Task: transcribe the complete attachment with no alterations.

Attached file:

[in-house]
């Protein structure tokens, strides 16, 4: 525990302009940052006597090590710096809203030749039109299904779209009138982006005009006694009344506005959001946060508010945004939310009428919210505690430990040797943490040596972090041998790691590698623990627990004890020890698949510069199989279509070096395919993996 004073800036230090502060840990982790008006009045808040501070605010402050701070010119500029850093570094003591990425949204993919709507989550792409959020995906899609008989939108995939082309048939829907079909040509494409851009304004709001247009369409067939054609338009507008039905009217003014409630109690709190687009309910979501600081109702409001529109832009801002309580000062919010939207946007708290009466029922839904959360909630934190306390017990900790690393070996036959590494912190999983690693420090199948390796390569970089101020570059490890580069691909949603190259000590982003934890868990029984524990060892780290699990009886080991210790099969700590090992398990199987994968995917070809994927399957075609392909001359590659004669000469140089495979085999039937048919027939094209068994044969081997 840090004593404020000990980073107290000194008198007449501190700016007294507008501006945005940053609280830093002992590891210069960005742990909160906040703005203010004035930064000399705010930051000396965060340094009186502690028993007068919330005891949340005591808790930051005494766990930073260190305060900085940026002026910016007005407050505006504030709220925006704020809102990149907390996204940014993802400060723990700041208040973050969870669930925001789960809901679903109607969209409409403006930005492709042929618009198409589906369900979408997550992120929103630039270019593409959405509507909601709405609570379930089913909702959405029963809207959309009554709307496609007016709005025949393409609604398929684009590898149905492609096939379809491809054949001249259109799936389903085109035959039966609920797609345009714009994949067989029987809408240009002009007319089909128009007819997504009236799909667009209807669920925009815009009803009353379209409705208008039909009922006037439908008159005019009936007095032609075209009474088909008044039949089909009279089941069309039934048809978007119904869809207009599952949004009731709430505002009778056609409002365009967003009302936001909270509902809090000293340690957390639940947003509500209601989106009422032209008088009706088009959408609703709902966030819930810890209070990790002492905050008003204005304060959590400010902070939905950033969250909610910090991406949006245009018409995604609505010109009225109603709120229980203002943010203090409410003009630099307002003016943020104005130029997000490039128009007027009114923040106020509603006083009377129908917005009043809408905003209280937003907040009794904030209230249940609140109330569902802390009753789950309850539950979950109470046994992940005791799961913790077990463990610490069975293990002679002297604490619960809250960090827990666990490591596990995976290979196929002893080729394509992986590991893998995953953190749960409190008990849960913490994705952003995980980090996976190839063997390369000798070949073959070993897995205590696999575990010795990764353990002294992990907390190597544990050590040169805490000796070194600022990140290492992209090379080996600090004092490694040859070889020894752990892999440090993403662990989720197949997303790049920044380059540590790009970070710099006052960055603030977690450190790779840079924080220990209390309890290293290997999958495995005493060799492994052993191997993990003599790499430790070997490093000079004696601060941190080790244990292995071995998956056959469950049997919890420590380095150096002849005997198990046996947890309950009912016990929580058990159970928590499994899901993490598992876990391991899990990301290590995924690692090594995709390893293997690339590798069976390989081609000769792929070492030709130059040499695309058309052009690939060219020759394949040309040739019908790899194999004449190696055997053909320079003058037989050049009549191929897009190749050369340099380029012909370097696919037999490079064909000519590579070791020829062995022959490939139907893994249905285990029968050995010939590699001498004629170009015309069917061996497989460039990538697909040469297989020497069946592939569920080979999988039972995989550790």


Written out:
[in-house]
């Protein structure tokens, strides 16, 4: 525990302009940052006597090590710096809203030749039109299904779209009138982006005009006694009344506005959001946060508010945004939310009428919210505690430990040797943490040596972090041998790691590698623990627990004890020890698949510069199989279509070096395919993996 004073800036230090502060840990982790008006009045808040501070605010402050701070010119500029850093570094003591990425949204993919709507989550792409959020995906899609008989939108995939082309048939829907079909040509494409851009304004709001247009369409067939054609338009507008039905009217003014409630109690709190687009309910979501600081109702409001529109832009801002309580000062919010939207946007708290009466029922839904959360909630934190306390017990900790690393070996036959590494912190999983690693420090199948390796390569970089101020570059490890580069691909949603190259000590982003934890868990029984524990060892780290699990009886080991210790099969700590090992398990199987994968995917070809994927399957075609392909001359590659004669000469140089495979085999039937048919027939094209068994044969081997 840090004593404020000990980073107290000194008198007449501190700016007294507008501006945005940053609280830093002992590891210069960005742990909160906040703005203010004035930064000399705010930051000396965060340094009186502690028993007068919330005891949340005591808790930051005494766990930073260190305060900085940026002026910016007005407050505006504030709220925006704020809102990149907390996204940014993802400060723990700041208040973050969870669930925001789960809901679903109607969209409409403006930005492709042929618009198409589906369900979408997550992120929103630039270019593409959405509507909601709405609570379930089913909702959405029963809207959309009554709307496609007016709005025949393409609604398929684009590898149905492609096939379809491809054949001249259109799936389903085109035959039966609920797609345009714009994949067989029987809408240009002009007319089909128009007819997504009236799909667009209807669920925009815009009803009353379209409705208008039909009922006037439908008159005019009936007095032609075209009474088909008044039949089909009279089941069309039934048809978007119904869809207009599952949004009731709430505002009778056609409002365009967003009302936001909270509902809090000293340690957390639940947003509500209601989106009422032209008088009706088009959408609703709902966030819930810890209070990790002492905050008003204005304060959590400010902070939905950033969250909610910090991406949006245009018409995604609505010109009225109603709120229980203002943010203090409410003009630099307002003016943020104005130029997000490039128009007027009114923040106020509603006083009377129908917005009043809408905003209280937003907040009794904030209230249940609140109330569902802390009753789950309850539950979950109470046994992940005791799961913790077990463990610490069975293990002679002297604490619960809250960090827990666990490591596990995976290979196929002893080729394509992986590991893998995953953190749960409190008990849960913490994705952003995980980090996976190839063997390369000798070949073959070993897995205590696999575990010795990764353990002294992990907390190597544990050590040169805490000796070194600022990140290492992209090379080996600090004092490694040859070889020894752990892999440090993403662990989720197949997303790049920044380059540590790009970070710099006052960055603030977690450190790779840079924080220990209390309890290293290997999958495995005493060799492994052993191997993990003599790499430790070997490093000079004696601060941190080790244990292995071995998956056959469950049997919890420590380095150096002849005997198990046996947890309950009912016990929580058990159970928590499994899901993490598992876990391991899990990301290590995924690692090594995709390893293997690339590798069976390989081609000769792929070492030709130059040499695309058309052009690939060219020759394949040309040739019908790899194999004449190696055997053909320079003058037989050049009549191929897009190749050369340099380029012909370097696919037999490079064909000519590579070791020829062995022959490939139907893994249905285990029968050995010939590699001498004629170009015309069917061996497989460039990538697909040469297989020497069946592939569920080979999988039972995989550790």